Things open Wed. and Thurs. in the dome - which from what I understand is an abomination of a place. Personally, I've never watched more than an inning of ball there. I listened to the AL Championship Series on the radio. But, at least the weather will be good. And things don't look all too bad in Philly for the next 10 days. So, let's play some ball and get it done. The NFL is about to kick into its stretch drive and the Bills are 5-1. (And DrD's Vikings have the immortal Gus Frerotte at the helm.)



Friday, October 17, 2008

Life on Mars

I few years ago, I realized had a bit of an obsession with the year 1973. I would have turned six that year, and my first real sports memories come from that time. For example, I remember the 1973 Super Bowl, which took place in January, between the Redskins and Dophins, but I don't remember the 1972 World Series, between the A's and Reds, which took place a few months previous. I do remember the 1973 Series, between the Mets and A's, however, as well as O.J. rushing for 2,000 yards, and even Secretariat winning the Triple Crown.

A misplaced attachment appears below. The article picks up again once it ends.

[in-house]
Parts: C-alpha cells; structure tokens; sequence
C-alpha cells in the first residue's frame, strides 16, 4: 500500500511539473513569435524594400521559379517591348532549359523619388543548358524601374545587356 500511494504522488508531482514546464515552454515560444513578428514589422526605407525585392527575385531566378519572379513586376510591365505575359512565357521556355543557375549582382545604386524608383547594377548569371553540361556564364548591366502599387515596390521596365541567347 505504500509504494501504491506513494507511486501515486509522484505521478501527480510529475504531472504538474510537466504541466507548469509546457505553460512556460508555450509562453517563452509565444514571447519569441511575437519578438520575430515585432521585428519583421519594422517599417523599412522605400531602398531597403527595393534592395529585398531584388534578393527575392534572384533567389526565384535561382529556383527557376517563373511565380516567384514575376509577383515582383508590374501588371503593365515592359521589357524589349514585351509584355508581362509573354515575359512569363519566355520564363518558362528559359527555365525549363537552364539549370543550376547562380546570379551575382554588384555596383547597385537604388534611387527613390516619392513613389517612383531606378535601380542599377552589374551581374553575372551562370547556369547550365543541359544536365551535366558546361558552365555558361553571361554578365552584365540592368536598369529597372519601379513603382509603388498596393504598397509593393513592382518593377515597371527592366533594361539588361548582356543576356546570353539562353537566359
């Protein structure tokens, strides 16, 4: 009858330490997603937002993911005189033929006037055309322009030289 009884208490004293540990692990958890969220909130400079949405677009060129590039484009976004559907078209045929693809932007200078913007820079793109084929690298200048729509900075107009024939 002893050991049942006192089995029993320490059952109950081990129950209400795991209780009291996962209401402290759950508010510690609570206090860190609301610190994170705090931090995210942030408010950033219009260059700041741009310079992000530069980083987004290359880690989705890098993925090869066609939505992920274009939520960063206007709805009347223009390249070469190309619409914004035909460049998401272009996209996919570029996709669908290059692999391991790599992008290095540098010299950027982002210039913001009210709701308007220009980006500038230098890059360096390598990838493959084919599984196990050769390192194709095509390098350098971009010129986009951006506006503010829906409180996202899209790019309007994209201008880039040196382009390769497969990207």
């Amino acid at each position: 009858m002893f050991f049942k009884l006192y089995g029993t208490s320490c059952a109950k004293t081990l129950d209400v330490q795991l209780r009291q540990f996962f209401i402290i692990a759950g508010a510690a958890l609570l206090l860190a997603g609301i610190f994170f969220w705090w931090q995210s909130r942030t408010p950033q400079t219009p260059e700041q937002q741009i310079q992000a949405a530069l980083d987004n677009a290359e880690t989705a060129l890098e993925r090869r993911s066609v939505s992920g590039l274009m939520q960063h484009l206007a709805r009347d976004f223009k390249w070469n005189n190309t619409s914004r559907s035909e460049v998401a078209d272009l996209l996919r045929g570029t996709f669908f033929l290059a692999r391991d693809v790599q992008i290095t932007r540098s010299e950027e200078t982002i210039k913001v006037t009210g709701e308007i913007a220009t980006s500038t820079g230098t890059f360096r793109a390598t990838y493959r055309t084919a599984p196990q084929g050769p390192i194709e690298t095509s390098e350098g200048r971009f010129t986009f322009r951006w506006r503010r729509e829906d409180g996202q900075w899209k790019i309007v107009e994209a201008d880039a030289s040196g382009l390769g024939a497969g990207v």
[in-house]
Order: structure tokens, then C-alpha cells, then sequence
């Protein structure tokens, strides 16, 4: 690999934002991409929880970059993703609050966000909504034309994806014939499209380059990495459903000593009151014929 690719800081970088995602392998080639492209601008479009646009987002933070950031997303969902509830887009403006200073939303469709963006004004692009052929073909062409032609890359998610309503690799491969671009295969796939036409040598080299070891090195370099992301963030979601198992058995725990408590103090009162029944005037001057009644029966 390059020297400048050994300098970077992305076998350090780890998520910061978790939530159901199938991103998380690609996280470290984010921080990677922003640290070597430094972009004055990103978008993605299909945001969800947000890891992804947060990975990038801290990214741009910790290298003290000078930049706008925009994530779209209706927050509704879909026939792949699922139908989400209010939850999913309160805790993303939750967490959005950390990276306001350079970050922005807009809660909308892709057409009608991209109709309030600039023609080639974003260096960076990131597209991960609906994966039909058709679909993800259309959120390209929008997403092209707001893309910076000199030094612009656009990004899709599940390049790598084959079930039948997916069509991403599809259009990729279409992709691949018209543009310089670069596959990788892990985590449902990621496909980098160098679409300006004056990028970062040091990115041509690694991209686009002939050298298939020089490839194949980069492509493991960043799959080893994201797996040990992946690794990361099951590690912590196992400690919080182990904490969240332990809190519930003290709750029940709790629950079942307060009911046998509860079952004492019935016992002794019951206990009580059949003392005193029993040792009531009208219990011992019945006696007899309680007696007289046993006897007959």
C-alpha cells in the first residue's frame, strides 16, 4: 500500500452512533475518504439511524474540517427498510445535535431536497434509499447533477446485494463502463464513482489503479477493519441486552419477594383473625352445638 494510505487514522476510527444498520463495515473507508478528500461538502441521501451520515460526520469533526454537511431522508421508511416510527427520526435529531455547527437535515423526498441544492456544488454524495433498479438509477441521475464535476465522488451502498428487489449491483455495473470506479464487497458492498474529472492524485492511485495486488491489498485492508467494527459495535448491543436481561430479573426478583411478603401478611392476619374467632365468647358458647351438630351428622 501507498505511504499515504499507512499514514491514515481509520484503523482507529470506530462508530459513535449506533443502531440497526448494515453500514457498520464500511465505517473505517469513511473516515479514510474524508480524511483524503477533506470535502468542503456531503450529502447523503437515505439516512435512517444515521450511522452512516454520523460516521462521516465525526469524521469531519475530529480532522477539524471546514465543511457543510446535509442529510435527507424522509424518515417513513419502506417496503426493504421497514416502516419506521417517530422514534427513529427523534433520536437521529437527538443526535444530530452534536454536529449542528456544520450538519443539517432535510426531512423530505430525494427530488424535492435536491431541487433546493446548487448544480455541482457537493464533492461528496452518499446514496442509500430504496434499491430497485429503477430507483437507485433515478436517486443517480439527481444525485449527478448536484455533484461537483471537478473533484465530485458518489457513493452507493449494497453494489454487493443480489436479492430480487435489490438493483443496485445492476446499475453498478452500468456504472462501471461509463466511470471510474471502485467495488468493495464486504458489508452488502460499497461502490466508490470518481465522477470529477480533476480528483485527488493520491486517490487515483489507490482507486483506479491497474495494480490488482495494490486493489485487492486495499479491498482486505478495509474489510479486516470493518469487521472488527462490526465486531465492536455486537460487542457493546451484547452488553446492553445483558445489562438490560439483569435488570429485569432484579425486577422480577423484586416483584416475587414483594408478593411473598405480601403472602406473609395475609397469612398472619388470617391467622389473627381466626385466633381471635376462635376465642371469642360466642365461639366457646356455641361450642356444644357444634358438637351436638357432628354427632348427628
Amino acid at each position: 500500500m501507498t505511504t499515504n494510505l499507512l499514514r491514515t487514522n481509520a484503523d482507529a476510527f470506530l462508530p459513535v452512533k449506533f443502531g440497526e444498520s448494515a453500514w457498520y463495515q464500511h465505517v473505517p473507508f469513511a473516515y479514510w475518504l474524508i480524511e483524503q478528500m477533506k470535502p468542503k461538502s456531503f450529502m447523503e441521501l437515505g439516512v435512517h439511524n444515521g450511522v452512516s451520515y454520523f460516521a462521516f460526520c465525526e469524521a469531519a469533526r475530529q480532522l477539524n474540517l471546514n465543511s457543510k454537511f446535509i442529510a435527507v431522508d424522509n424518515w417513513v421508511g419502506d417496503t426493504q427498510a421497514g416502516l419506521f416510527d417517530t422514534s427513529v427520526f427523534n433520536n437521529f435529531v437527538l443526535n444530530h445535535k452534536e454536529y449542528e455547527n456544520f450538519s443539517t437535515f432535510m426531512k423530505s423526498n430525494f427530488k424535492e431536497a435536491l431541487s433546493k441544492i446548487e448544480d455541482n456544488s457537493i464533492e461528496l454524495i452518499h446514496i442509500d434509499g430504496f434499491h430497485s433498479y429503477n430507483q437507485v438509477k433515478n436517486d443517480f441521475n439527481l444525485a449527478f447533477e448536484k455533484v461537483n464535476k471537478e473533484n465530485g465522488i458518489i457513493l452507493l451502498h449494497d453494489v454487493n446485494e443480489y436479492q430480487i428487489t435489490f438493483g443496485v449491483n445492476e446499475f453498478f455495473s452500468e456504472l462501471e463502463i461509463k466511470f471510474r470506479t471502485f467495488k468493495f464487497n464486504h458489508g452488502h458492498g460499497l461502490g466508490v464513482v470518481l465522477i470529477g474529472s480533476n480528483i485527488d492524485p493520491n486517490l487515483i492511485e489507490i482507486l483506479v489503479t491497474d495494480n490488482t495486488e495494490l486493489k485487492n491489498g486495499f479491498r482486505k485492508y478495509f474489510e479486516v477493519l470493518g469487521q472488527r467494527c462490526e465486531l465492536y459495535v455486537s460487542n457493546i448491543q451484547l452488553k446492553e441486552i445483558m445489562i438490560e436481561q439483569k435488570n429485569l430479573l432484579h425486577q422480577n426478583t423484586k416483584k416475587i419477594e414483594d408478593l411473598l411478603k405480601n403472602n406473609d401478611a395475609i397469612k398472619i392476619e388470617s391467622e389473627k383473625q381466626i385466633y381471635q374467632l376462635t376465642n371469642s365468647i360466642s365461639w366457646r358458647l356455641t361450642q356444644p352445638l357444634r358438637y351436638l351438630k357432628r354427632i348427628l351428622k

So, they launch this TV show on ABC last week and it's about this 41-year old guy who is transported back to 1973 after getting hit by a car. But, he's not a a six-year-old kid, but an adult, who is a police detective, just like he is in 2008. But then, although most everything seems real, as real as 1973 can be, he gets these not-so-subtle messages from time-to-time that he's really in a coma or something and this world has been constructed just for him. And then I start thinking about my obsession with 1973 and start thinking that perhaps this show, and my world, are constructed just for me... and it gets really strange.

On top of that, I read a review of this show, and it asks, "do they really expect us to feel nostalgic for the year 1973?" and my answer is yes, of course, I love 1973. But, my wife, for instance, who is also my age, seems to be indifferent towards it. So, I'm baffled. Does anyone else appreciate this show or is it on just for me?



Wednesday, October 15, 2008

GeoEye Satellite Image of Kutztown University

Click the link for an ariel view of Kutztown University campus.

The road running through the center of the photo is Main Street Kutztown. The land on the right is South Campus; the land on the left is North Campus.